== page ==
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June 1966

Incongruities in the Development of the Sexual System: Report of Two Cases

Author Affiliations


Arch Gen Psychiatry. 1966;14(6):614-623. doi:10.1001/archpsyc.1966.01730120054007

THE DEVELOPMENT of the sexual system in the human being involves the interaction of biological, social, and cultural factors. In the literature on this subject one repeatedly encounters these terms: sex, gender role, core gender identity, gender identity, and sexuality. It is therefore necessary that the reader have a clear understanding of these concepts.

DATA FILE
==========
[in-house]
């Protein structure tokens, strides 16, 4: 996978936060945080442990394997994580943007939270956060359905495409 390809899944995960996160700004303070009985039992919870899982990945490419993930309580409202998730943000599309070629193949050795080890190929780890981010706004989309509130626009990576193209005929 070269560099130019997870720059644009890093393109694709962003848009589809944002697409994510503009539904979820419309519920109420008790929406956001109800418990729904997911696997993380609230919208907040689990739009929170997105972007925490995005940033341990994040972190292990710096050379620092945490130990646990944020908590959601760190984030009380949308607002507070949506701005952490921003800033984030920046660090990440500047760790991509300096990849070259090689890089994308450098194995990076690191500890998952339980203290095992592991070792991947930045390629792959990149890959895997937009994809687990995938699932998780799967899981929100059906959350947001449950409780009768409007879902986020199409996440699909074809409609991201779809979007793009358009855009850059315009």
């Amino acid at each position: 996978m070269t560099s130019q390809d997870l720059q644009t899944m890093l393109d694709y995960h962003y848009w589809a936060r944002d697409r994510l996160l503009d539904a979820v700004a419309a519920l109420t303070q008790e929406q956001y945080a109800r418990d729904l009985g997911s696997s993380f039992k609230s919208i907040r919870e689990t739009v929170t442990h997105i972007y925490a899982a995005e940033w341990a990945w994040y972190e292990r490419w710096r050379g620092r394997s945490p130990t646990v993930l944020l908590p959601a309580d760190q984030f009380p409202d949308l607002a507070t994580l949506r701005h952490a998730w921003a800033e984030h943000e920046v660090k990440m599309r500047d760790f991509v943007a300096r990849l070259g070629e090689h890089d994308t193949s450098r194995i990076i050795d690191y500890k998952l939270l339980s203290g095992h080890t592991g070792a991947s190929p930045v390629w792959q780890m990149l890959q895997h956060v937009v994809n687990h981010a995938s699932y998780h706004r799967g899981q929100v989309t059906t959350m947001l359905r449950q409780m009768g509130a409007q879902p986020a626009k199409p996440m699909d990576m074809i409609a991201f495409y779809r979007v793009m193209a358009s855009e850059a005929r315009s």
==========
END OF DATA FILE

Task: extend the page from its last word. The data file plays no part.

Review of the Literature  The Sexual System.—Sex is the biological substrate upon which gender identity and sexuality are built. This biological substrate is virtually always weighted in favor of one or the other sex. The individual is then designated as being of the "male sex" or "female sex." Sex is determined by several factors: the chromosomes, the configuration of the external genitalia, the internal genitalia, hormonal production, and later, the secondary physical sexual characteristics produced by hormonal changes at puberty.1 Each individual is endowed at birth with a combination of these factors which determine

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